“In the highly competitive collaboration market, vendors such as Microsoft, Google, Facebook, Cisco, Salesforce and Slack are all competing for developer mindshare,” Lepofsky said. “They try and entice partners to develop new features and third-party integrations by offering both financial and marketing incentives.”

In the team collaboration market, Slack has been particularly successful at curating an ecosystem of developers. Open APIs helped the startup challenge established vendors like Cisco and Microsoft and inspired many vendors to embrace a similar approach. (This week, Slack said it was valued at $7.1 billion, up from $5.1 billion less than one year ago.)

Even Microsoft has taken steps to open its historically closed system as it attempts to boost adoption of Microsoft Teams, the cloud-based successor to Skype for Business. This spring, for example, the vendor released a new line-of-business app store for Teams, where organizations can upload custom integrations.

Cisco has also given customers tools to customize their use of Webex Teams. But the app stores of both Microsoft and Cisco still trail Slack’s directory, which contains more than 1,500 prebuilt integrations with third-party business apps.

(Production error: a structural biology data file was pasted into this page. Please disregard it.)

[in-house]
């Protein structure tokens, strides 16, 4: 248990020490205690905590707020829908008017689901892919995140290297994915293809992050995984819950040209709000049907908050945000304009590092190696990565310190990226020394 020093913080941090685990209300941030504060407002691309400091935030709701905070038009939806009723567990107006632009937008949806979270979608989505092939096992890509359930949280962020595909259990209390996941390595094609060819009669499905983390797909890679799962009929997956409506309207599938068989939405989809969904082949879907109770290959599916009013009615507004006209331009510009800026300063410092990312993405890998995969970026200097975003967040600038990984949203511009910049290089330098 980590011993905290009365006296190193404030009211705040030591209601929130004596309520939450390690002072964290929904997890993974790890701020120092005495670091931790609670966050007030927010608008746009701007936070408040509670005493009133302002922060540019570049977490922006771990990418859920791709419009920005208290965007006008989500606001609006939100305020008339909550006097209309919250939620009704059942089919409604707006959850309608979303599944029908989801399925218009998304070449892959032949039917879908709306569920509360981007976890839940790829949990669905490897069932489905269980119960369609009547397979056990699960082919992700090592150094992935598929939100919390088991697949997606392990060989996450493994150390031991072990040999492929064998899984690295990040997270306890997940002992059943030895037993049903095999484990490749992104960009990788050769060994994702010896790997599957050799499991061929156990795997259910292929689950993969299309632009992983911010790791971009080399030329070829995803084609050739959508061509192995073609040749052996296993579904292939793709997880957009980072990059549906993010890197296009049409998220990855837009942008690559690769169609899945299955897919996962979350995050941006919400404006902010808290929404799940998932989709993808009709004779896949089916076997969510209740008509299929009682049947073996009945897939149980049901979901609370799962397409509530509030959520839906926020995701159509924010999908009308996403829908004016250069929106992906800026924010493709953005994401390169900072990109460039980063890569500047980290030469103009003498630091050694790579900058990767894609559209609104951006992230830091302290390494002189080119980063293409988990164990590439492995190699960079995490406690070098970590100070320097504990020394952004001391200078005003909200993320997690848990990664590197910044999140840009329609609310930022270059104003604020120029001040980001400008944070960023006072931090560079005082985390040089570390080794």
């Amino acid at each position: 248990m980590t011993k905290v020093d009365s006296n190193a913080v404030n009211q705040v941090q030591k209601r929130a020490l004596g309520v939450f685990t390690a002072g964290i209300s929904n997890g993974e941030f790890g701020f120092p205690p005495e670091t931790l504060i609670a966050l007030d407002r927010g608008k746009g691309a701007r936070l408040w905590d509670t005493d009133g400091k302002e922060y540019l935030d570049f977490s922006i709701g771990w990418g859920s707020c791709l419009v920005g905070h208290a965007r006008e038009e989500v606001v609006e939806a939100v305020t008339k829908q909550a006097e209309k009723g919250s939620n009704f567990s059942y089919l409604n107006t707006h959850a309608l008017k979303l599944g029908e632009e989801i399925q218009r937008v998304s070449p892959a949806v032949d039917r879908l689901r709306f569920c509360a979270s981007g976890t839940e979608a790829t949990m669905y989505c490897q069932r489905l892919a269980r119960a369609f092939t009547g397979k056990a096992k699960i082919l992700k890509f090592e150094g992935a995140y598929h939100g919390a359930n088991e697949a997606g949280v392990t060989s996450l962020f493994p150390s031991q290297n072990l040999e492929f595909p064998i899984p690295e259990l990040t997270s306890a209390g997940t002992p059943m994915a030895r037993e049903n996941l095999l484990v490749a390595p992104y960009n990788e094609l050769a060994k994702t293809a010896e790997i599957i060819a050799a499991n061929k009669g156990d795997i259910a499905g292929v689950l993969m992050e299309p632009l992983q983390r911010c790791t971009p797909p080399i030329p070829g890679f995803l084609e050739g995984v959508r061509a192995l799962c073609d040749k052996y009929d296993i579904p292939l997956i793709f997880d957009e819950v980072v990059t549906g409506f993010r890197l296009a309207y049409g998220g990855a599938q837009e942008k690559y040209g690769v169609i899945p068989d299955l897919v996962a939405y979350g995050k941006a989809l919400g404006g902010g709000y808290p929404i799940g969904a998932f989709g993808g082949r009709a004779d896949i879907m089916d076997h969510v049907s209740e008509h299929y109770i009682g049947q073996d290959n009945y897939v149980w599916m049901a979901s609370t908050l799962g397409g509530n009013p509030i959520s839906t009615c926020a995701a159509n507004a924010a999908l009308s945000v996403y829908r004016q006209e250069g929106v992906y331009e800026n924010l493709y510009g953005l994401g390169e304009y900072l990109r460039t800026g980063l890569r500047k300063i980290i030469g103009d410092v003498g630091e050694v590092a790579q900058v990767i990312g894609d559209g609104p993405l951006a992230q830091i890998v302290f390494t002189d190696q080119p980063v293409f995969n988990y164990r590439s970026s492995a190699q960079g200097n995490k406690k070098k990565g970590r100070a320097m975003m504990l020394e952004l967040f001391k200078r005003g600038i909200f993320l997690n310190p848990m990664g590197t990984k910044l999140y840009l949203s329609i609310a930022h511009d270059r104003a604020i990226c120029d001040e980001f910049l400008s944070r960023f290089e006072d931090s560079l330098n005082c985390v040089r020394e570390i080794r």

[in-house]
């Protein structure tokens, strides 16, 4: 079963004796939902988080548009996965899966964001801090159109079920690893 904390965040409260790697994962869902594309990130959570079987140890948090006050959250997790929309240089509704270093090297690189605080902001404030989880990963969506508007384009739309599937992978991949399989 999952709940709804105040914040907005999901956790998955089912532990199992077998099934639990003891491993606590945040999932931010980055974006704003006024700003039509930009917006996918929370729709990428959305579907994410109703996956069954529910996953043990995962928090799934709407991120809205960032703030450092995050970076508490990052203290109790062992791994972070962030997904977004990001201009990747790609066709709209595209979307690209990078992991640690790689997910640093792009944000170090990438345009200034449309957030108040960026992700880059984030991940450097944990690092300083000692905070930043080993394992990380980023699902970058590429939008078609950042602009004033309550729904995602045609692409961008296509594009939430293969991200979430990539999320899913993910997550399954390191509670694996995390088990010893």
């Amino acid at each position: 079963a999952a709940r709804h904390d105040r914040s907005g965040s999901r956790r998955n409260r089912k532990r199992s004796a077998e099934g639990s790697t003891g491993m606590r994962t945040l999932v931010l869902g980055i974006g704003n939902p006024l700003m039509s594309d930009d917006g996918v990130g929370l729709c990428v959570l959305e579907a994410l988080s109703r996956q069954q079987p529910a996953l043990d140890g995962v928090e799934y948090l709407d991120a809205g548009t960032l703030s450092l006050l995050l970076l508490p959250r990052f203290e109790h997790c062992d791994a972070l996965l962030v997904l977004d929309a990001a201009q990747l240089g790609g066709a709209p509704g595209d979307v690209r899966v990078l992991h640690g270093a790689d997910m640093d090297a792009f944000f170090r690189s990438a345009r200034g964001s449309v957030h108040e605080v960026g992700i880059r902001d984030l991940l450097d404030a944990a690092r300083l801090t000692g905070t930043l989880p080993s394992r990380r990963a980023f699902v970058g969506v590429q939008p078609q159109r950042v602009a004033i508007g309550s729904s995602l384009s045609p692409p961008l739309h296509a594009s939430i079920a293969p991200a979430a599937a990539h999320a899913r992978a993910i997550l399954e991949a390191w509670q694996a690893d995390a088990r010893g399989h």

Box Skills integrations give users access to AI

Box Skills integrations took more shape this week, as Box announced the expansion of its Box Skills private beta program with AI integrations with Google, IBM and Microsoft, though some details of the deals still are unclear.

Box first signaled the Box Skills integrations at its conference last year and the expansions of the beta program builds on the content management platform vendor’s long-standing plans to add AI capabilities for document, image and audio management.

“This is the next step of what Box previously announced,” said Alan Lepofsky, principal analyst at Constellation Research. “It’s appealing, but it comes with complications.”